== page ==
11. The impact assessment prepared by SWP did not meet the requirements of s.64 DPA 2018, although it contained (as the Divisional Court found) a clear narrative that explained the proposed processing, recognising that personal data of members of the public would be processed and identifying the safeguards that were in place in terms of the duration for which any such data would be retained and the purpose for which it would be used. This is because it proceeded on the basis that Article 8 was not infringed; and
    12. The equality impact assessment prepared by SWP did not demonstrate compliance with s.149(1) of the Equality Act 2010.

Implications of the case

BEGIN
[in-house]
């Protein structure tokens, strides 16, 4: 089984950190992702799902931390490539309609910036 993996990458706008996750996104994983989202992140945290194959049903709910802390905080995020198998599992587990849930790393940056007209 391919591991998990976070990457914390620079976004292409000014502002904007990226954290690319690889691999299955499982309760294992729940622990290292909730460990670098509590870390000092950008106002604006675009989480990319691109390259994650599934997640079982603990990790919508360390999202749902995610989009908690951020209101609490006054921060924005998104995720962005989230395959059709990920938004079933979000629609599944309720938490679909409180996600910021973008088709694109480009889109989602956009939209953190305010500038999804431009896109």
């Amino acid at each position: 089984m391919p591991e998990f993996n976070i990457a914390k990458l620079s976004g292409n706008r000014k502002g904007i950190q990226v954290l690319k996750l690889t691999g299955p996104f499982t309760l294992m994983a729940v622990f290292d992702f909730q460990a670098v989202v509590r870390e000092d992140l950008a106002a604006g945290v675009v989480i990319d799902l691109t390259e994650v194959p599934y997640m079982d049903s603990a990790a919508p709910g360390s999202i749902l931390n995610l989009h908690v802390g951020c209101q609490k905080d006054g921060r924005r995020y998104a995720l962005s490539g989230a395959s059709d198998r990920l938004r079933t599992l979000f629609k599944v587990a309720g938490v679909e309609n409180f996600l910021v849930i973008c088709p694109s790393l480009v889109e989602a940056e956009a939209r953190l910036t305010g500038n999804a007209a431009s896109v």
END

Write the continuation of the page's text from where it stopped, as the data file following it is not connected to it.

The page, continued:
All that the police have to do now in order to render AFR Locate lawful to use in principle is to:-

    1. Put in place a more focussed local (or national) policy sufficiently narrowing the breadth of discretion in relation to the selection of those on watchlists, especially the “persons where intelligence is required” category and the locations where AFR may be deployed (the who and where), so that AFR Locate may be said to be such as is in accordance with the law;
    2. Undertake an adequate data protection impact assessment;
    3. Undertake an adequate equality impact assessment in compliance with s.149(1) of the Equality Act 2010; and
    4. Put in place a more detailed policy document which complies with s.42(2) DPA 2018.